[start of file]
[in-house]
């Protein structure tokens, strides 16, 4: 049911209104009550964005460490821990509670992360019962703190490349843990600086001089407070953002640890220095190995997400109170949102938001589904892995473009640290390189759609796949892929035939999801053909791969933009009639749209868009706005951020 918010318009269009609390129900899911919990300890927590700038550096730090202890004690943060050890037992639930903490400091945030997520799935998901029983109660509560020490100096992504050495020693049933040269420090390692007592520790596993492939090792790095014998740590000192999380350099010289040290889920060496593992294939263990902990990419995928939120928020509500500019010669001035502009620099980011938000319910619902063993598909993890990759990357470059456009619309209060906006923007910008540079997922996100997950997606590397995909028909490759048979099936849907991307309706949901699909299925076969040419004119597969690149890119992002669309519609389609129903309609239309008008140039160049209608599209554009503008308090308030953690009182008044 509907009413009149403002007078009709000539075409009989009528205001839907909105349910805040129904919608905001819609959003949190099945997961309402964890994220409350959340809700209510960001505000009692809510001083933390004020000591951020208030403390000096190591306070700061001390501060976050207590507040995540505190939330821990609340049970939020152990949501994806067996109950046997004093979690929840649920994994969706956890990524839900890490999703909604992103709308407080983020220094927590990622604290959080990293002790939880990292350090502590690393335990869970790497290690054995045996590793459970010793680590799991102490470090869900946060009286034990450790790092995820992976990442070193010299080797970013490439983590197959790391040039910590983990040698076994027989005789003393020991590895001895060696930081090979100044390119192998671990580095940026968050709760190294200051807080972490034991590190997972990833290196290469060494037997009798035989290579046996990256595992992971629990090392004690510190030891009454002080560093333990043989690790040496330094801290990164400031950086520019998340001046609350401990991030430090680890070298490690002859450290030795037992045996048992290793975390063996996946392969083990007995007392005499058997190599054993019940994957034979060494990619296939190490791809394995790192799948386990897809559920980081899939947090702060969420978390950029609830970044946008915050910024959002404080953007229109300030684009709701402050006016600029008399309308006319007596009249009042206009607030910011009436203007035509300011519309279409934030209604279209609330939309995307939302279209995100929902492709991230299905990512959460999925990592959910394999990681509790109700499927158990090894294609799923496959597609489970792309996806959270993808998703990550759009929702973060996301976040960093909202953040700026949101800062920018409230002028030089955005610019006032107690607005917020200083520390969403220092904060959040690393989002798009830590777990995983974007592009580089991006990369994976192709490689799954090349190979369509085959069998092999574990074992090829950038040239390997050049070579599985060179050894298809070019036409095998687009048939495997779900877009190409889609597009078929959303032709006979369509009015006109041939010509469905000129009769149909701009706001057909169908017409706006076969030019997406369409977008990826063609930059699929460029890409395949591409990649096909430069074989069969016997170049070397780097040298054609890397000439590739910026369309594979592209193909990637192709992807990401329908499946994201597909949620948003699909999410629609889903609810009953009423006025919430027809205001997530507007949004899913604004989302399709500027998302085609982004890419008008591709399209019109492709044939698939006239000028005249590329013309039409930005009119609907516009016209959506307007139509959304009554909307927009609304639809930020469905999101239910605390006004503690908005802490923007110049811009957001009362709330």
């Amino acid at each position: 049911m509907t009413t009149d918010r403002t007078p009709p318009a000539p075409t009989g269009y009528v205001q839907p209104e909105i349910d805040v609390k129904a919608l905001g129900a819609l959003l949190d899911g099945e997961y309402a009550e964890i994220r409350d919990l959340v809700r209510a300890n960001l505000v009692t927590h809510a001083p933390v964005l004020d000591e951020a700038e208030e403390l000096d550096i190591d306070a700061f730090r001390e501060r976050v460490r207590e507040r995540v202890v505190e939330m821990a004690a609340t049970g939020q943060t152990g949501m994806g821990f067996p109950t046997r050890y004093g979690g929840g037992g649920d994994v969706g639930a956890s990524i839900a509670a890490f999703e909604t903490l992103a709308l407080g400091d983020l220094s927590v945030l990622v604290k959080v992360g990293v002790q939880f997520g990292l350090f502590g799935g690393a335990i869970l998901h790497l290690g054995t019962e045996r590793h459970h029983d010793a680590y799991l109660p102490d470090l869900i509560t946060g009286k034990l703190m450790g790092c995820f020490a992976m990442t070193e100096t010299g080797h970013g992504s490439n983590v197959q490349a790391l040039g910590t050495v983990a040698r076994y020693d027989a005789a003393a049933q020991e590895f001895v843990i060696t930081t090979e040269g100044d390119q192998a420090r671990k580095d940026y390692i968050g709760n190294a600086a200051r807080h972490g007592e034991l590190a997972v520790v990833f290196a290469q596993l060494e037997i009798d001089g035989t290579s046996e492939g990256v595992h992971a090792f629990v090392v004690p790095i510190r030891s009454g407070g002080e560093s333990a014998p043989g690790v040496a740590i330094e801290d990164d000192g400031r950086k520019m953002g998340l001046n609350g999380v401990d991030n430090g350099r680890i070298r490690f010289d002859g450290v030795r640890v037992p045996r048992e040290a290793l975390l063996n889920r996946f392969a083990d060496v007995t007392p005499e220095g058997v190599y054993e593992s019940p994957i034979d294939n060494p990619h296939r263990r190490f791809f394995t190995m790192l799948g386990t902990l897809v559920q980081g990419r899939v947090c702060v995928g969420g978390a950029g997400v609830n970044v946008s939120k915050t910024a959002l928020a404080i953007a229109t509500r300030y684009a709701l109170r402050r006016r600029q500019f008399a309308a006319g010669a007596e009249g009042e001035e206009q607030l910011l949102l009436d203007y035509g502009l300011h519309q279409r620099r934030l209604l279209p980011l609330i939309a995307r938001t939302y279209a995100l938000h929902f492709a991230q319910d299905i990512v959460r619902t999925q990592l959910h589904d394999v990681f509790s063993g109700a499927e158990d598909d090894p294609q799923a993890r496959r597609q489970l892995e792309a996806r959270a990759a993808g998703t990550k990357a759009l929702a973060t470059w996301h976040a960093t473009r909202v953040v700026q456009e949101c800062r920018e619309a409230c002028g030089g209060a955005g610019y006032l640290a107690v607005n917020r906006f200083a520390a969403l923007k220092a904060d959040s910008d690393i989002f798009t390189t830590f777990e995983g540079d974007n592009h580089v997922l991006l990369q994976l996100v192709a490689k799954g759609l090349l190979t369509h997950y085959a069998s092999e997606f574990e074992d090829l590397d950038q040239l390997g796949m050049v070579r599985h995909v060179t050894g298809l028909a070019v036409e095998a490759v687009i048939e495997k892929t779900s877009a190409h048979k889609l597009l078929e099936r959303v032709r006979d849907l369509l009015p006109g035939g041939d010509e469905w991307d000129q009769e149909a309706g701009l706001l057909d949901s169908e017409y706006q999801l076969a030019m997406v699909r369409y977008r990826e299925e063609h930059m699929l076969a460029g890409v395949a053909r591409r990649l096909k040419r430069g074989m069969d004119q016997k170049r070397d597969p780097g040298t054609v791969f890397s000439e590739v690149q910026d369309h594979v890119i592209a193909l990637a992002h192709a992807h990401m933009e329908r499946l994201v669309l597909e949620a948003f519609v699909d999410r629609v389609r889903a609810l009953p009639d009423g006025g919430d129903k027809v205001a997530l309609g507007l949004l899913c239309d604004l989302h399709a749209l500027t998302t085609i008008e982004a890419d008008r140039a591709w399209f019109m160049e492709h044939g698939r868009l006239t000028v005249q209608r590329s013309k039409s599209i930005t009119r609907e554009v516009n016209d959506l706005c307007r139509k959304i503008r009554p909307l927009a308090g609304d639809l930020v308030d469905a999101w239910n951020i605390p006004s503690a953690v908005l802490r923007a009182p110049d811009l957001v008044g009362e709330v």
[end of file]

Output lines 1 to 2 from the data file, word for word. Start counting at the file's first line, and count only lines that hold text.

[in-house]
């Protein structure tokens, strides 16, 4: 049911209104009550964005460490821990509670992360019962703190490349843990600086001089407070953002640890220095190995997400109170949102938001589904892995473009640290390189759609796949892929035939999801053909791969933009009639749209868009706005951020 918010318009269009609390129900899911919990300890927590700038550096730090202890004690943060050890037992639930903490400091945030997520799935998901029983109660509560020490100096992504050495020693049933040269420090390692007592520790596993492939090792790095014998740590000192999380350099010289040290889920060496593992294939263990902990990419995928939120928020509500500019010669001035502009620099980011938000319910619902063993598909993890990759990357470059456009619309209060906006923007910008540079997922996100997950997606590397995909028909490759048979099936849907991307309706949901699909299925076969040419004119597969690149890119992002669309519609389609129903309609239309008008140039160049209608599209554009503008308090308030953690009182008044 509907009413009149403002007078009709000539075409009989009528205001839907909105349910805040129904919608905001819609959003949190099945997961309402964890994220409350959340809700209510960001505000009692809510001083933390004020000591951020208030403390000096190591306070700061001390501060976050207590507040995540505190939330821990609340049970939020152990949501994806067996109950046997004093979690929840649920994994969706956890990524839900890490999703909604992103709308407080983020220094927590990622604290959080990293002790939880990292350090502590690393335990869970790497290690054995045996590793459970010793680590799991102490470090869900946060009286034990450790790092995820992976990442070193010299080797970013490439983590197959790391040039910590983990040698076994027989005789003393020991590895001895060696930081090979100044390119192998671990580095940026968050709760190294200051807080972490034991590190997972990833290196290469060494037997009798035989290579046996990256595992992971629990090392004690510190030891009454002080560093333990043989690790040496330094801290990164400031950086520019998340001046609350401990991030430090680890070298490690002859450290030795037992045996048992290793975390063996996946392969083990007995007392005499058997190599054993019940994957034979060494990619296939190490791809394995790192799948386990897809559920980081899939947090702060969420978390950029609830970044946008915050910024959002404080953007229109300030684009709701402050006016600029008399309308006319007596009249009042206009607030910011009436203007035509300011519309279409934030209604279209609330939309995307939302279209995100929902492709991230299905990512959460999925990592959910394999990681509790109700499927158990090894294609799923496959597609489970792309996806959270993808998703990550759009929702973060996301976040960093909202953040700026949101800062920018409230002028030089955005610019006032107690607005917020200083520390969403220092904060959040690393989002798009830590777990995983974007592009580089991006990369994976192709490689799954090349190979369509085959069998092999574990074992090829950038040239390997050049070579599985060179050894298809070019036409095998687009048939495997779900877009190409889609597009078929959303032709006979369509009015006109041939010509469905000129009769149909701009706001057909169908017409706006076969030019997406369409977008990826063609930059699929460029890409395949591409990649096909430069074989069969016997170049070397780097040298054609890397000439590739910026369309594979592209193909990637192709992807990401329908499946994201597909949620948003699909999410629609889903609810009953009423006025919430027809205001997530507007949004899913604004989302399709500027998302085609982004890419008008591709399209019109492709044939698939006239000028005249590329013309039409930005009119609907516009016209959506307007139509959304009554909307927009609304639809930020469905999101239910605390006004503690908005802490923007110049811009957001009362709330």